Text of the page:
The summer months bring more people outdoors and they can also bring the threat of dangerous thunderstorms. June 21 is Lightning Safety Awareness Day in Wisconsin and ReadyWisconsin wants you to know how to reduce your lightning risk while still enjoying activities outdoors.
“If you hear thunder outside, you are likely within striking distance of that storm,” said Katie Rousonelos, Wisconsin Emergency Management Public Information Officer. “Too many people are waiting too long to get to a safe sport when thunderstorms approach, and that delayed reaction can lead to lightning deaths or injuries. When thunder roars, go indoors.”
According to the National Lightning Safety Council, 11 people were killed by lightning in the United States in 2021, including a 60-year-old man at a construction site in Menomonie in August of last year. Across the country, an average of 207 lightning injuries occur in a single year.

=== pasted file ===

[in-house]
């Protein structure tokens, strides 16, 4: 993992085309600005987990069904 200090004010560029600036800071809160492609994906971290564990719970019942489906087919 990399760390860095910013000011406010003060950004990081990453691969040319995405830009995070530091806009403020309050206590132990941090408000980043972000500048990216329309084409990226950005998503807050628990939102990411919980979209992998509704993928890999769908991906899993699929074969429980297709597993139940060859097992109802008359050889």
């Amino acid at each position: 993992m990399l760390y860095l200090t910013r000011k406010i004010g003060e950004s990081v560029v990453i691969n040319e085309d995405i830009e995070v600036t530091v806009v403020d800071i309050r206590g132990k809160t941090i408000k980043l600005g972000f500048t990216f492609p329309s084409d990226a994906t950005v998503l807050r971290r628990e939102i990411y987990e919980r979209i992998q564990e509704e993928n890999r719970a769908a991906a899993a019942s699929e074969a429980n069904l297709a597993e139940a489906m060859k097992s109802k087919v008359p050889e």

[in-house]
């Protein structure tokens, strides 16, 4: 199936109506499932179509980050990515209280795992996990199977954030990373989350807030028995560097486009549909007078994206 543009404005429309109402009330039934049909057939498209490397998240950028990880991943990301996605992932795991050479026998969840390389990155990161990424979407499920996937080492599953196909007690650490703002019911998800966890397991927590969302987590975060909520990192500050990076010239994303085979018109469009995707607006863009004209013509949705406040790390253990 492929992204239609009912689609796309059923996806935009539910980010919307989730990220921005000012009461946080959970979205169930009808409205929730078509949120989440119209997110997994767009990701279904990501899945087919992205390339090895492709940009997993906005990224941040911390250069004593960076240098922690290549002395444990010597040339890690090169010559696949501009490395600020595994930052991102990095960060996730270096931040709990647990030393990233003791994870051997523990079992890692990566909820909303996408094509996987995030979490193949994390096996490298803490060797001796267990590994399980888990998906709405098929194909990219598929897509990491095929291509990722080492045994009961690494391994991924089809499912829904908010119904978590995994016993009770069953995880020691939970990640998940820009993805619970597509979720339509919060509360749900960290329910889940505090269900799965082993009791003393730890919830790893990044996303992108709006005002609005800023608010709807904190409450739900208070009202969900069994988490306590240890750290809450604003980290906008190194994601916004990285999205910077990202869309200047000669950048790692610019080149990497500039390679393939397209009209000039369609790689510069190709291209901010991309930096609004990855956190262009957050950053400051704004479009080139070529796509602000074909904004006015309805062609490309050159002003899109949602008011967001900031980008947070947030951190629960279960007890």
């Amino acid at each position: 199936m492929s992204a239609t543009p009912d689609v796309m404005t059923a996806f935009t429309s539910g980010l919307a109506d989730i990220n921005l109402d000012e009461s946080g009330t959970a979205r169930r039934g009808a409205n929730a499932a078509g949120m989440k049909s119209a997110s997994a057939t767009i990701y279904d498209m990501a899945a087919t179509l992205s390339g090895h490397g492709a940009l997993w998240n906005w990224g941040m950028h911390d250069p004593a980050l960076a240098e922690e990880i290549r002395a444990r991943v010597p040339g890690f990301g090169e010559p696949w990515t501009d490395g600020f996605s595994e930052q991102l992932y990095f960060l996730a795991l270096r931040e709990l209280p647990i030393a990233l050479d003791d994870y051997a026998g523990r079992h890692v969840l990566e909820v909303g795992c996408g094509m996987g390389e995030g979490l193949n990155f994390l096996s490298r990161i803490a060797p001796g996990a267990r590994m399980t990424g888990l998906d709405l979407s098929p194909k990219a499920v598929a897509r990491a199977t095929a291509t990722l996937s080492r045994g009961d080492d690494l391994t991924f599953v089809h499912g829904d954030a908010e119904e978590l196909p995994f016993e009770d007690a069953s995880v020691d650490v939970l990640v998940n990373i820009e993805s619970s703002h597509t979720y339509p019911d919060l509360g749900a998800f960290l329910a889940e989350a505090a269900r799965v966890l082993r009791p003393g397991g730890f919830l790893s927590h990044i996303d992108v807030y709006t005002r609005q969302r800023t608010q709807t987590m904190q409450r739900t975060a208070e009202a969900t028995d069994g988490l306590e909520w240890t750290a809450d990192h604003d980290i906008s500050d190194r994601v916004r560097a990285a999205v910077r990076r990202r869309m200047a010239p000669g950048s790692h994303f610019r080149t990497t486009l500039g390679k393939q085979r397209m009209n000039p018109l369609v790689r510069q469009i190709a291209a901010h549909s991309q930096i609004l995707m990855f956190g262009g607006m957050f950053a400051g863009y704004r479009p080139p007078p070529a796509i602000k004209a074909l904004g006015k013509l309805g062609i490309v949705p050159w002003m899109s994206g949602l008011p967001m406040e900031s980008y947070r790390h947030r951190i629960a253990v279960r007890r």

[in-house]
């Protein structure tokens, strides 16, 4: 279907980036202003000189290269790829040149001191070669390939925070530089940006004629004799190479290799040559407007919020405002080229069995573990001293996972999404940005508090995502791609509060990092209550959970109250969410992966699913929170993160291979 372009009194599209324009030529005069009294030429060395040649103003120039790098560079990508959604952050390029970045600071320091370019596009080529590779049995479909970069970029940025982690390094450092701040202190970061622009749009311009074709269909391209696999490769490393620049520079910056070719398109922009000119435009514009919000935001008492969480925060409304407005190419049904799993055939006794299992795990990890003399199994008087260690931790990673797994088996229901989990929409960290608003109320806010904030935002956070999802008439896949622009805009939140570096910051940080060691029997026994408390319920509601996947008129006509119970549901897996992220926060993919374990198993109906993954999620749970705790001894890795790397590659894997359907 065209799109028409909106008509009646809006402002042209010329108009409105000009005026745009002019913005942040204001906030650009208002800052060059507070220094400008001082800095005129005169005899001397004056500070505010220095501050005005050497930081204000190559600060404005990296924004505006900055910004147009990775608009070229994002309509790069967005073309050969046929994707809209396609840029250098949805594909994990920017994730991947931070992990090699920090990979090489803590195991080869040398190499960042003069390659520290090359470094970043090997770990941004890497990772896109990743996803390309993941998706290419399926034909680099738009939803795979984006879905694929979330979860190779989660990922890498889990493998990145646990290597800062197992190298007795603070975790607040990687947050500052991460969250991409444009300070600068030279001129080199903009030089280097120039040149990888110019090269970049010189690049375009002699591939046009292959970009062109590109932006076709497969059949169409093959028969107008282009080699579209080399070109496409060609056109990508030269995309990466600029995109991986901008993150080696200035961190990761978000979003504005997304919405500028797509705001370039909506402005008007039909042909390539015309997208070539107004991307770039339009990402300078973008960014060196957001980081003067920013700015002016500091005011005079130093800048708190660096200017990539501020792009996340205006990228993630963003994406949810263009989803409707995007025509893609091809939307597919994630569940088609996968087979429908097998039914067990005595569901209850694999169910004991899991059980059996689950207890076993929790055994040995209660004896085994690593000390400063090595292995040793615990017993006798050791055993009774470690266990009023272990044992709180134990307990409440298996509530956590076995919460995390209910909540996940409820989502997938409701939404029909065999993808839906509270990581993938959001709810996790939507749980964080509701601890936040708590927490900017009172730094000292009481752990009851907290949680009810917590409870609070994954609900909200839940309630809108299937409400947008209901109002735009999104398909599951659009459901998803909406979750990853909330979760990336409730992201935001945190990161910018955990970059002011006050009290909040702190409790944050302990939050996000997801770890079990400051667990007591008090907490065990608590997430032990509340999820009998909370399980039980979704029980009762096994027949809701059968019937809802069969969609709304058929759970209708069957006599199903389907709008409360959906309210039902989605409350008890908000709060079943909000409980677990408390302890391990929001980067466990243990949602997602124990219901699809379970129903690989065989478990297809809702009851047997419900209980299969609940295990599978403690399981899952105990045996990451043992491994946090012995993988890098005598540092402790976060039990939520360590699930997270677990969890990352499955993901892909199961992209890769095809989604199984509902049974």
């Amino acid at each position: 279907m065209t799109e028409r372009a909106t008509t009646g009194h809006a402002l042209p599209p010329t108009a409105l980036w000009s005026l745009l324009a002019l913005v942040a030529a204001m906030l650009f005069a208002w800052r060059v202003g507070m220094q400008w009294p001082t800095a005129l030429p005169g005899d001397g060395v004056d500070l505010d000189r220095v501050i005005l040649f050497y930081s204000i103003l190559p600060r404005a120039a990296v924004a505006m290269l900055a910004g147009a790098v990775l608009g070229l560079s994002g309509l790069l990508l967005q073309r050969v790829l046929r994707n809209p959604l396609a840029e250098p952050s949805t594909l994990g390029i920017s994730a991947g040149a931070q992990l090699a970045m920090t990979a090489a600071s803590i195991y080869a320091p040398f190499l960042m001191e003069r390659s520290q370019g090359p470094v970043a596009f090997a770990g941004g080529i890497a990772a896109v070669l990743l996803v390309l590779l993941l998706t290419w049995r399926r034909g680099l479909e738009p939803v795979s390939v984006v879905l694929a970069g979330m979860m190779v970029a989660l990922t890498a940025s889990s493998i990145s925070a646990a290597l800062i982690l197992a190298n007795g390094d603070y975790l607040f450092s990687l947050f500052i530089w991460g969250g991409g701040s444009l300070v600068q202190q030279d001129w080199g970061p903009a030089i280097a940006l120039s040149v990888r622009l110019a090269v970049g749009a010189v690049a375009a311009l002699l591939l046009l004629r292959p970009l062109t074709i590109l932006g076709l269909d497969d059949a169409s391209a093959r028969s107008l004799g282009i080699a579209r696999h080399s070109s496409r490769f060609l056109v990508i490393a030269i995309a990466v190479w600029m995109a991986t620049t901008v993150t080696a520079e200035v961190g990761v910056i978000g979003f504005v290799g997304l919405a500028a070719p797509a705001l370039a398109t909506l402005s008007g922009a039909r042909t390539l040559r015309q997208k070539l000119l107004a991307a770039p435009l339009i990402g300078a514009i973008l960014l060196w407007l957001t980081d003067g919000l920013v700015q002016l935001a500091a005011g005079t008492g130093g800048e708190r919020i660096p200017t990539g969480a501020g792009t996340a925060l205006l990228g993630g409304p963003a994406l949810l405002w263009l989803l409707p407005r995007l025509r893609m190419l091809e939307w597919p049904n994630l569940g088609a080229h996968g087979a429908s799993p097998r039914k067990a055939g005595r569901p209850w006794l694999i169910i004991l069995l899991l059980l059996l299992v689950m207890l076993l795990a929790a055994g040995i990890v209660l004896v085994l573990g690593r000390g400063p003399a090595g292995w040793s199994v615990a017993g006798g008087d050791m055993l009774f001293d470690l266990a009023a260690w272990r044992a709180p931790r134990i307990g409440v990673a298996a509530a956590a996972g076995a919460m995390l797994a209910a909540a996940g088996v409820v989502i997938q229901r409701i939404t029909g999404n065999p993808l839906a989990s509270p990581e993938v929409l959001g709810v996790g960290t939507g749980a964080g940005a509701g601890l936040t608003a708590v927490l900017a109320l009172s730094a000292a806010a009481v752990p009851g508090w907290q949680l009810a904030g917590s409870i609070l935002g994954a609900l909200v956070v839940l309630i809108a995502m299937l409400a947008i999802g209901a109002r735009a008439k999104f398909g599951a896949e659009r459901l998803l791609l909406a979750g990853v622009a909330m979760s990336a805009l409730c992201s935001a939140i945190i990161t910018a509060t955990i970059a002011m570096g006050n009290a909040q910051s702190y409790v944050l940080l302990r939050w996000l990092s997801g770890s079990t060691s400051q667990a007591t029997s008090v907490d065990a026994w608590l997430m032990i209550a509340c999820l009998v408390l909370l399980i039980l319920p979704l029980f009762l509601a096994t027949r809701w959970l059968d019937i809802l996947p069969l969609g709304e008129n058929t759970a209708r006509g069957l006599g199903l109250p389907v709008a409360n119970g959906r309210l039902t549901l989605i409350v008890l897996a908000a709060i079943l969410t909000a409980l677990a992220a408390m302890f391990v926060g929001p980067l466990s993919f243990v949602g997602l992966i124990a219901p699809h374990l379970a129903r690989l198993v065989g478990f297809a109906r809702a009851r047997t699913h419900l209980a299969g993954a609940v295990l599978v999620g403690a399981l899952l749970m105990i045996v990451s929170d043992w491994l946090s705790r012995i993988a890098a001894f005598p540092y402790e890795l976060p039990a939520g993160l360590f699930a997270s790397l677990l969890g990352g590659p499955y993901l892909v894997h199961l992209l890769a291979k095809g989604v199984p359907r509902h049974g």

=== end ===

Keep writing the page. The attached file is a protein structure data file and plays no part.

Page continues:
Even if the sky directly overhead may be clear, lightning can travel several miles from the center of a storm. Lightning can strike from 10 miles away, so if you hear thunder you are in danger. The safest place to seek shelter is inside a sturdy, enclosed structure, such as a house.
If you are caught outside with no safe shelter anywhere nearby, the following actions may reduce your risk:
- Never shelter under an isolated tree. Lightning tends to strike the taller objects in an area.
- Immediately get off elevated areas such as hills, mountain ridges or peaks.
- Immediately get out of and away from ponds, lakes and other bodies of water.
- Stay away from objects that conduct electricity, including wires and fences.
- Never lie flat on the ground.
If someone is struck by lightning, they may need immediate medical attention. Lightning victims do not carry an electrical charge and are safe to touch. Call 9-1-1 and monitor the victim. Start CPR or use an automated external defibrillator if needed.
For more tips on lighting and severe weather safety, visit https://readywisconsin.wi.gov. You can also follow ReadyWisconsin on Facebook (https://facebook.com/ReadyWisconsin), Twitter (https://twitter.com/ReadyWisconsin) and Instagram (https://instagram.com/ReadyWisconsin) for safety tips throughout the year.